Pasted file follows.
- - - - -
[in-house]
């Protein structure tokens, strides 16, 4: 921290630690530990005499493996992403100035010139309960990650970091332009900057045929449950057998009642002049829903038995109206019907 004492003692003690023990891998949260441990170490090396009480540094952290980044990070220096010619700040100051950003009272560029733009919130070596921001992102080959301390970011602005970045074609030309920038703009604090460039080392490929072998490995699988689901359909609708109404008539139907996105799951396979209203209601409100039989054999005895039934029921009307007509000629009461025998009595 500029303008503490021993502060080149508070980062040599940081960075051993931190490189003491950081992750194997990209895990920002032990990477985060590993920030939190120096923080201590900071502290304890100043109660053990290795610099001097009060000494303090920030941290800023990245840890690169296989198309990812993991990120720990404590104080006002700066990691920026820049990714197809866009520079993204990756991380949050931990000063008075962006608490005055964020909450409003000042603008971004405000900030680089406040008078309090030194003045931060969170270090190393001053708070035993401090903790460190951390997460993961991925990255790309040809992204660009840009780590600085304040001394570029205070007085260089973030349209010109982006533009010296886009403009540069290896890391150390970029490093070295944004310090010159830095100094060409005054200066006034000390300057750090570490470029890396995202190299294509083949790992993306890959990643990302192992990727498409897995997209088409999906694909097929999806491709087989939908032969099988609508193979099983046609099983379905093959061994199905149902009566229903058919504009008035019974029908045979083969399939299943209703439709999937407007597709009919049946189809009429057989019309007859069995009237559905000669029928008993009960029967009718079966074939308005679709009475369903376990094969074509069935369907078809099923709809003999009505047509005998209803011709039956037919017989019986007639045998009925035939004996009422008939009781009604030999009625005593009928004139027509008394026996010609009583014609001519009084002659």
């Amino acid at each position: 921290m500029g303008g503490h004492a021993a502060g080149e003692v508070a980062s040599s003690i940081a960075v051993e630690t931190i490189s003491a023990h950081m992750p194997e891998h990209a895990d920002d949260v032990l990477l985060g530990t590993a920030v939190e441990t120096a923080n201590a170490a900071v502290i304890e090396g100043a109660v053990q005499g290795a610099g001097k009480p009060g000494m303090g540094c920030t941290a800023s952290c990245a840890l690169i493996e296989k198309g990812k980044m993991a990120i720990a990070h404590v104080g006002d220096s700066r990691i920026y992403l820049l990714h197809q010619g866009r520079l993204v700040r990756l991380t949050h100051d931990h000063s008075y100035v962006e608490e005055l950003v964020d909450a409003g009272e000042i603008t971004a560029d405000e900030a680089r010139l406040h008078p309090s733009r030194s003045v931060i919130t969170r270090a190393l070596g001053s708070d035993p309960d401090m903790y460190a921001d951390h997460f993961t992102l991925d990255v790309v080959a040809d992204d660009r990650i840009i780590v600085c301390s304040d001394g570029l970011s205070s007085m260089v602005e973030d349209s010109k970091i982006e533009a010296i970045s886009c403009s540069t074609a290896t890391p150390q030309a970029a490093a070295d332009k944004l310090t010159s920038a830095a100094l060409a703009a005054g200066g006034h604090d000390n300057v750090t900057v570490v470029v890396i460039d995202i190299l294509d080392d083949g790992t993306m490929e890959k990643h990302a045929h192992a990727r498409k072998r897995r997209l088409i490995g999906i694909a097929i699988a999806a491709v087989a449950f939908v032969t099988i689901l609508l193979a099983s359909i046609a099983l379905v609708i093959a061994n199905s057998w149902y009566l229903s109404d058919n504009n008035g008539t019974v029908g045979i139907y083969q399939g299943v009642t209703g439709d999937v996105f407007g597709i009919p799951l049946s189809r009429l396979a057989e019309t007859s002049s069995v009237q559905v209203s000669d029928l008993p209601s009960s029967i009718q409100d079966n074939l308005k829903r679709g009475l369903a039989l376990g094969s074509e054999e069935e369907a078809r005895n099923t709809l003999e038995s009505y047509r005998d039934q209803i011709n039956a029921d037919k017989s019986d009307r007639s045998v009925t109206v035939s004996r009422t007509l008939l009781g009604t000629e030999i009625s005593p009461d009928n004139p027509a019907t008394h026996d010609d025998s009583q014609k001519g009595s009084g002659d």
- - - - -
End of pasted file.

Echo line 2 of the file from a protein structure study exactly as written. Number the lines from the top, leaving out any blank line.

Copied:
């Protein structure tokens, strides 16, 4: 921290630690530990005499493996992403100035010139309960990650970091332009900057045929449950057998009642002049829903038995109206019907 004492003692003690023990891998949260441990170490090396009480540094952290980044990070220096010619700040100051950003009272560029733009919130070596921001992102080959301390970011602005970045074609030309920038703009604090460039080392490929072998490995699988689901359909609708109404008539139907996105799951396979209203209601409100039989054999005895039934029921009307007509000629009461025998009595 500029303008503490021993502060080149508070980062040599940081960075051993931190490189003491950081992750194997990209895990920002032990990477985060590993920030939190120096923080201590900071502290304890100043109660053990290795610099001097009060000494303090920030941290800023990245840890690169296989198309990812993991990120720990404590104080006002700066990691920026820049990714197809866009520079993204990756991380949050931990000063008075962006608490005055964020909450409003000042603008971004405000900030680089406040008078309090030194003045931060969170270090190393001053708070035993401090903790460190951390997460993961991925990255790309040809992204660009840009780590600085304040001394570029205070007085260089973030349209010109982006533009010296886009403009540069290896890391150390970029490093070295944004310090010159830095100094060409005054200066006034000390300057750090570490470029890396995202190299294509083949790992993306890959990643990302192992990727498409897995997209088409999906694909097929999806491709087989939908032969099988609508193979099983046609099983379905093959061994199905149902009566229903058919504009008035019974029908045979083969399939299943209703439709999937407007597709009919049946189809009429057989019309007859069995009237559905000669029928008993009960029967009718079966074939308005679709009475369903376990094969074509069935369907078809099923709809003999009505047509005998209803011709039956037919017989019986007639045998009925035939004996009422008939009781009604030999009625005593009928004139027509008394026996010609009583014609001519009084002659």